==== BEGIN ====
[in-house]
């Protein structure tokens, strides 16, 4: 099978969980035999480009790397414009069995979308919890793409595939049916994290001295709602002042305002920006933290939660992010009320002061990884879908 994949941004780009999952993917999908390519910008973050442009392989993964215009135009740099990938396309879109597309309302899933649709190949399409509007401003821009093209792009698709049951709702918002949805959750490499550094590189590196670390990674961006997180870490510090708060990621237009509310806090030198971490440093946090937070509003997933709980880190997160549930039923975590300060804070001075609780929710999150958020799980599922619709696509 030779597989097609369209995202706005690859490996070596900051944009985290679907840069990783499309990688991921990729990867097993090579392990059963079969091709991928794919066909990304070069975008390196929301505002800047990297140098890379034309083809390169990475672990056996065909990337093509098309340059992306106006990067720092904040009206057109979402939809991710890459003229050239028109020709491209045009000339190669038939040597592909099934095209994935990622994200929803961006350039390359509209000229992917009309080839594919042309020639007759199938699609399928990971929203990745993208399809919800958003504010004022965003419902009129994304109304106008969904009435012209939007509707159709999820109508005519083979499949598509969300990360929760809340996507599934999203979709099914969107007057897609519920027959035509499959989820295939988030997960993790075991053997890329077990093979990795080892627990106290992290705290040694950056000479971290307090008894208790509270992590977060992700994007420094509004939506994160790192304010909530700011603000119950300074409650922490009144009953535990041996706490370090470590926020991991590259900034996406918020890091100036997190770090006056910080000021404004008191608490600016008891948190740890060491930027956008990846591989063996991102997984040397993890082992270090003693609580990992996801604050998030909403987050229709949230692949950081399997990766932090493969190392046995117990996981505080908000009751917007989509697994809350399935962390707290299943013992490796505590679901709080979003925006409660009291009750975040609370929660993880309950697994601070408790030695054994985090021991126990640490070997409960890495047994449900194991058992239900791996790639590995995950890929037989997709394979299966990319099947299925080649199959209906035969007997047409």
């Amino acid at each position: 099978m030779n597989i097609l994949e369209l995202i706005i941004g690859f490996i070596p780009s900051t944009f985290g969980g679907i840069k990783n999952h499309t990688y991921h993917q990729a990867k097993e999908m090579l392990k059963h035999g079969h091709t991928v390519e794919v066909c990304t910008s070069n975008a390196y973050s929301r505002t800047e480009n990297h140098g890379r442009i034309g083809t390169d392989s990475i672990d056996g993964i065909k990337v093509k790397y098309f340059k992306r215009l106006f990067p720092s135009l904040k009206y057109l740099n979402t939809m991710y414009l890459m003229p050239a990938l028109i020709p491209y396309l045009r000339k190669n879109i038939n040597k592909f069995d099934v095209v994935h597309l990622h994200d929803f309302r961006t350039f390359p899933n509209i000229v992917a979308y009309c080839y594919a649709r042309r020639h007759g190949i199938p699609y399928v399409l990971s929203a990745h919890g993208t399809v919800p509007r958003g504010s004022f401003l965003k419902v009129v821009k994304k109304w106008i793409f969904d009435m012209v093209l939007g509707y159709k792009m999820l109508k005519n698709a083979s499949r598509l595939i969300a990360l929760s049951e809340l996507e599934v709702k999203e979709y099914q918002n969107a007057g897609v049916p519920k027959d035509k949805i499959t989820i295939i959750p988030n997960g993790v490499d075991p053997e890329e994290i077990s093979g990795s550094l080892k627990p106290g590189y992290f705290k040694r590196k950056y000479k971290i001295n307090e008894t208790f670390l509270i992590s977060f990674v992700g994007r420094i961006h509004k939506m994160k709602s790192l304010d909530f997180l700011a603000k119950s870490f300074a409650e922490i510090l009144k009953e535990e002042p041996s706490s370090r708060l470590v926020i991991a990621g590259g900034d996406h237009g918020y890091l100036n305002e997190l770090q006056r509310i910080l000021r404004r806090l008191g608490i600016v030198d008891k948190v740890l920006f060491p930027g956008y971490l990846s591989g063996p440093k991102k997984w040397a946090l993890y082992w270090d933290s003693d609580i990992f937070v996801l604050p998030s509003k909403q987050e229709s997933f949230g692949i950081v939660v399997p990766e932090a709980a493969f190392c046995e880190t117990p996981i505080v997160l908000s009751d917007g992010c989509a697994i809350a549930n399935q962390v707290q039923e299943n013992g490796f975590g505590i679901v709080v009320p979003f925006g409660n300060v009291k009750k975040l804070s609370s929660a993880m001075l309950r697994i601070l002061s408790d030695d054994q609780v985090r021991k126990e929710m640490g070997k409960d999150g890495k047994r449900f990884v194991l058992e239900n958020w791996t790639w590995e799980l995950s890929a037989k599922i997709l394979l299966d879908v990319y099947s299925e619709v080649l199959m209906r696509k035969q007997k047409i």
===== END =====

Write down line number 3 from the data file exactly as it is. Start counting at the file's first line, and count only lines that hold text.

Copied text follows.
């Amino acid at each position: 099978m030779n597989i097609l994949e369209l995202i706005i941004g690859f490996i070596p780009s900051t944009f985290g969980g679907i840069k990783n999952h499309t990688y991921h993917q990729a990867k097993e999908m090579l392990k059963h035999g079969h091709t991928v390519e794919v066909c990304t910008s070069n975008a390196y973050s929301r505002t800047e480009n990297h140098g890379r442009i034309g083809t390169d392989s990475i672990d056996g993964i065909k990337v093509k790397y098309f340059k992306r215009l106006f990067p720092s135009l904040k009206y057109l740099n979402t939809m991710y414009l890459m003229p050239a990938l028109i020709p491209y396309l045009r000339k190669n879109i038939n040597k592909f069995d099934v095209v994935h597309l990622h994200d929803f309302r961006t350039f390359p899933n509209i000229v992917a979308y009309c080839y594919a649709r042309r020639h007759g190949i199938p699609y399928v399409l990971s929203a990745h919890g993208t399809v919800p509007r958003g504010s004022f401003l965003k419902v009129v821009k994304k109304w106008i793409f969904d009435m012209v093209l939007g509707y159709k792009m999820l109508k005519n698709a083979s499949r598509l595939i969300a990360l929760s049951e809340l996507e599934v709702k999203e979709y099914q918002n969107a007057g897609v049916p519920k027959d035509k949805i499959t989820i295939i959750p988030n997960g993790v490499d075991p053997e890329e994290i077990s093979g990795s550094l080892k627990p106290g590189y992290f705290k040694r590196k950056y000479k971290i001295n307090e008894t208790f670390l509270i992590s977060f990674v992700g994007r420094i961006h509004k939506m994160k709602s790192l304010d909530f997180l700011a603000k119950s870490f300074a409650e922490i510090l009144k009953e535990e002042p041996s706490s370090r708060l470590v926020i991991a990621g590259g900034d996406h237009g918020y890091l100036n305002e997190l770090q006056r509310i910080l000021r404004r806090l008191g608490i600016v030198d008891k948190v740890l920006f060491p930027g956008y971490l990846s591989g063996p440093k991102k997984w040397a946090l993890y082992w270090d933290s003693d609580i990992f937070v996801l604050p998030s509003k909403q987050e229709s997933f949230g692949i950081v939660v399997p990766e932090a709980a493969f190392c046995e880190t117990p996981i505080v997160l908000s009751d917007g992010c989509a697994i809350a549930n399935q962390v707290q039923e299943n013992g490796f975590g505590i679901v709080v009320p979003f925006g409660n300060v009291k009750k975040l804070s609370s929660a993880m001075l309950r697994i601070l002061s408790d030695d054994q609780v985090r021991k126990e929710m640490g070997k409960d999150g890495k047994r449900f990884v194991l058992e239900n958020w791996t790639w590995e799980l995950s890929a037989k599922i997709l394979l299966d879908v990319y099947s299925e619709v080649l199959m209906r696509k035969q007997k047409i």